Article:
How the Light Gets In:
Writing as a Spiritual Practice
by Pat Schneider

 

This book was gifted to me right before I moved to Mexico, and it ended up being quite timely, as one of my intentions in moving to Mexico was to finally “become” a true writer. This book reflected back to me so much of who I am as a contemplative creator. It reaffirmed to me my call to be a sacred channel in the stillness (which comes so easily to me). The challenge for me, however, is allowing it – allowing for stillness in my life. But when I do, the most valuable gifts of my creative expression are birthed from it.

Boundaries: When to Say Yes, When to Say No to Take Control of Your Life
by Henry Cloud and John Townsend

 

I read this book at the age of 19, and it was foundational for me on my life’s journey. As someone who was overly aware of others’ needs and out of touch with my own, it helped me to know what I’m responsible for and what I’m not. And historically, as an empath, I’ve taken on far more responsibility than is mine to carry. So, the wisdom in this book lifted many burdens off of me.

When the Heart Waits: Spiritual Direction for Life’s Sacred Questions by Sue Monk Kidd

 

I encountered this book at a painful time in my life. I had been injured at a job and had to quit as a result, and at the same time, I was in the midst of moving from social work to a creative career. Both of these experiences had plunged me into the unknown, and it was a dark season. In this book, Sue Monk Kidd writes of a painful time in her own life that required entering into the unknown and embracing a time of waiting. Her words spoke hope to me during the difficult season I experienced and helped me to be more ok with painful times of transition.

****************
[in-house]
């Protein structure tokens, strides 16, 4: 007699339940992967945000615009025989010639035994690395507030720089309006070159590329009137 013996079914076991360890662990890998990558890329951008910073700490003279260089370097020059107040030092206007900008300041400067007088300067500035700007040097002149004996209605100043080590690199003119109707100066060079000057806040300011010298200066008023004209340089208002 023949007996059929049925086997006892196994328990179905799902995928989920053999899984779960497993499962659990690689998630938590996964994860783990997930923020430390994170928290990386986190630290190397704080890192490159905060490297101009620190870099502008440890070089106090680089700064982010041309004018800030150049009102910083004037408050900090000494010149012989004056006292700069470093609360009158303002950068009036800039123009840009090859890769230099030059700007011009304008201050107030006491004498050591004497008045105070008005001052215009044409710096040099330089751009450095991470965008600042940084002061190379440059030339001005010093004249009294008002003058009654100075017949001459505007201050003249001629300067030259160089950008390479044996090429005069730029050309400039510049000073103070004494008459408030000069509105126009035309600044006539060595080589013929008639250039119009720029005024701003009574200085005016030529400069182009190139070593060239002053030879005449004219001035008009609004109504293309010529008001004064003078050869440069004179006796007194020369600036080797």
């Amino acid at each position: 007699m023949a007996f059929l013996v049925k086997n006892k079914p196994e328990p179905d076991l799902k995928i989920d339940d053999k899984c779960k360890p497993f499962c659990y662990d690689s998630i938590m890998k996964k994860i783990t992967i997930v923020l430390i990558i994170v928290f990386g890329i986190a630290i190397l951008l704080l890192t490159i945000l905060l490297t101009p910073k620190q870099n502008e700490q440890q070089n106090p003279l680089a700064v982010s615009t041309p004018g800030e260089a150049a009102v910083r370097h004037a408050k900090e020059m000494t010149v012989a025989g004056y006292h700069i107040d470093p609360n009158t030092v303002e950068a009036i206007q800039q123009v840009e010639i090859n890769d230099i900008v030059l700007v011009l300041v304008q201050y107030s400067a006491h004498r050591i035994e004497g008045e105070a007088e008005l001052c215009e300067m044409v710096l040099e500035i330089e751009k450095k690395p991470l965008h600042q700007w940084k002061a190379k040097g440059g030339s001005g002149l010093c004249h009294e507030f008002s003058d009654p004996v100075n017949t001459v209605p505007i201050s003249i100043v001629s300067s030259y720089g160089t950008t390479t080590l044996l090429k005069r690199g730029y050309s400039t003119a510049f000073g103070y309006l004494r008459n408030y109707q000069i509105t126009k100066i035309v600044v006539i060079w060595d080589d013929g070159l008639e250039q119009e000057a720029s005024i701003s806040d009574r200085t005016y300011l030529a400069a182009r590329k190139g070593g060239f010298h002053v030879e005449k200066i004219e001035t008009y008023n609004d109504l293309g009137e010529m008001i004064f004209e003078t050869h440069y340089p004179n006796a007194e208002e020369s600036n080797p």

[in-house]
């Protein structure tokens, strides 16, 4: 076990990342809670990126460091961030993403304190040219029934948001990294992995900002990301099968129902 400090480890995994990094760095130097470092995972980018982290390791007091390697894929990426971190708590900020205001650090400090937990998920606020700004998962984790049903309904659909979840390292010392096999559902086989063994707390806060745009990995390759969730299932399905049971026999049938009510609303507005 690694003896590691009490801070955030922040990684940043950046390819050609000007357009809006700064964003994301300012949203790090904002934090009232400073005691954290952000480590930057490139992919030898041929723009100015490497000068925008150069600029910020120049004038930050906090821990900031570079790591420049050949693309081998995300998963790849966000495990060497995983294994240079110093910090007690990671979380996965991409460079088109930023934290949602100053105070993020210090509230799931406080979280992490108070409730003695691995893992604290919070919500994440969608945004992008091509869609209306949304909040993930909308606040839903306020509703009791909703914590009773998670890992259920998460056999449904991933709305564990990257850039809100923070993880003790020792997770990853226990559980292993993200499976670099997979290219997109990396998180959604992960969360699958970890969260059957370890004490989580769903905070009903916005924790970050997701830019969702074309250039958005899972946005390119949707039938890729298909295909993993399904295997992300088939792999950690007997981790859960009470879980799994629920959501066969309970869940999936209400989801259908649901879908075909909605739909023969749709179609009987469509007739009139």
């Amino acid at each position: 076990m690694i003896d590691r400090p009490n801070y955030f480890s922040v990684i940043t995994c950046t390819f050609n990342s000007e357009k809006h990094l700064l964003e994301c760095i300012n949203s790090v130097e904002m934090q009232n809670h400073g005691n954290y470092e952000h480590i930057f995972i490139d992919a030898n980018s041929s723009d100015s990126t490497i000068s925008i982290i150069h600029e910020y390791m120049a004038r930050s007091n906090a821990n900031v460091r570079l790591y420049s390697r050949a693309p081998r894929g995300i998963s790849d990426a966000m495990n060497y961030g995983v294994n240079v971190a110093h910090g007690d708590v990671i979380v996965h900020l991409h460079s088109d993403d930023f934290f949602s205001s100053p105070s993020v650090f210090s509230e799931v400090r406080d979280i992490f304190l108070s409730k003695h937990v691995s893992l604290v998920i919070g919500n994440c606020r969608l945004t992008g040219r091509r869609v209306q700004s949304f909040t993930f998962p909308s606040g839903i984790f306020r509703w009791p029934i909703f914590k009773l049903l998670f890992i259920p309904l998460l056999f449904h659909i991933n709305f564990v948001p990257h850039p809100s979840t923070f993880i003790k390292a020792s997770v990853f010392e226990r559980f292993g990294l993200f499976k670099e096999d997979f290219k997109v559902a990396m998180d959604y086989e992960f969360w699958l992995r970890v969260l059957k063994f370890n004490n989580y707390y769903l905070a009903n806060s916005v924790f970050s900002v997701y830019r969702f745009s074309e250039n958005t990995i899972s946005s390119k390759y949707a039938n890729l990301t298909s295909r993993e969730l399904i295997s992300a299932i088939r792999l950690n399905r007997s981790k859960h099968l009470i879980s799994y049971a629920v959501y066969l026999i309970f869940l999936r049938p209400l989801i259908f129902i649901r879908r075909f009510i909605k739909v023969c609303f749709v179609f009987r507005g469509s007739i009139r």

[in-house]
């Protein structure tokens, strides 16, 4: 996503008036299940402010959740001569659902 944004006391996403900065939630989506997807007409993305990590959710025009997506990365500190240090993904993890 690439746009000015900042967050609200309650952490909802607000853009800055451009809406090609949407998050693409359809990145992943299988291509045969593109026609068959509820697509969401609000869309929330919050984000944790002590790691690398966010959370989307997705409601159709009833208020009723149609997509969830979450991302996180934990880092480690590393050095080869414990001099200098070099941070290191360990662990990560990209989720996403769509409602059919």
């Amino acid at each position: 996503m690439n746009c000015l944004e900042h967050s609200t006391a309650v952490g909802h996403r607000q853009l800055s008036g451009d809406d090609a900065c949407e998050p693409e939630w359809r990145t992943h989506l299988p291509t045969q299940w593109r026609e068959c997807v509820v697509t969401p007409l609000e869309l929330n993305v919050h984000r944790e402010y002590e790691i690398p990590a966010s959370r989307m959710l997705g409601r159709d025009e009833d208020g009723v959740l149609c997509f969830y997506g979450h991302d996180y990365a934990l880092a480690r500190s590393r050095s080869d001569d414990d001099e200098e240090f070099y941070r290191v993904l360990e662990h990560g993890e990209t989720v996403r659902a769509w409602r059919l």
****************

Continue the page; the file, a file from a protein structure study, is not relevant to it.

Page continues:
The Great Work of Your Life: A Guide for the Journey to Your True Calling by Stephen Cope

 

This is probably one of my all-time favorite books, in terms of significant life impact. Living authentically has always been a high value for me, and this book was instrumental in helping me identify and understand my own unique dharma. It also gave me the courage to really embody it. Using numerous examples of real people’s lives (both well-known and regular, everyday people), Cope illustrates both how you identify your dharma, and also explains how many people end up skirting the edge of their dharma, never fully embracing it. This book reaffirmed my desire to earnestly seek and embrace my true essence, and empowered me with the belief that it is from this place of true essence that I am most powerful.

The Wisdom of the Enneagram
by Don Richard Risso

 

This book, probably more than any other one, really helped me understand who I am at my core as a creative being. I am an Enneagram “4,” and this number typically represents creative people. The tools in this book for the Enneagram 4 helped me not only understand my creative impulses more deeply, but also helped me learn how to navigate the challenging aspects often associated with creative personality types – things like riding out intense emotions and feelings, desiring to be understood, and not always feeling like you belong.